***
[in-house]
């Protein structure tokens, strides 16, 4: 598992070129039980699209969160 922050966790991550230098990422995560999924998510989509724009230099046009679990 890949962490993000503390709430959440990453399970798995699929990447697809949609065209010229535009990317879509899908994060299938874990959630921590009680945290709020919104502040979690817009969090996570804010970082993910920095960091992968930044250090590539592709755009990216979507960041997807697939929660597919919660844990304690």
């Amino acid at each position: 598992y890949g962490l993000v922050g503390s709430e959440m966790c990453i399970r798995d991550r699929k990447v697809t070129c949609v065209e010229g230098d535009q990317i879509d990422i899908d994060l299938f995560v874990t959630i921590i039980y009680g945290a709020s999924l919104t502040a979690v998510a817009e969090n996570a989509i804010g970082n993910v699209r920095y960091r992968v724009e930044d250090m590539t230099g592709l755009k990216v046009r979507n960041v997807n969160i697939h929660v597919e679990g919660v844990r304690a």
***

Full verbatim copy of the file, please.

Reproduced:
[in-house]
């Protein structure tokens, strides 16, 4: 598992070129039980699209969160 922050966790991550230098990422995560999924998510989509724009230099046009679990 890949962490993000503390709430959440990453399970798995699929990447697809949609065209010229535009990317879509899908994060299938874990959630921590009680945290709020919104502040979690817009969090996570804010970082993910920095960091992968930044250090590539592709755009990216979507960041997807697939929660597919919660844990304690």
């Amino acid at each position: 598992y890949g962490l993000v922050g503390s709430e959440m966790c990453i399970r798995d991550r699929k990447v697809t070129c949609v065209e010229g230098d535009q990317i879509d990422i899908d994060l299938f995560v874990t959630i921590i039980y009680g945290a709020s999924l919104t502040a979690v998510a817009e969090n996570a989509i804010g970082n993910v699209r920095y960091r992968v724009e930044d250090m590539t230099g592709l755009k990216v046009r979507n960041v997807n969160i697939h929660v597919e679990g919660v844990r304690a």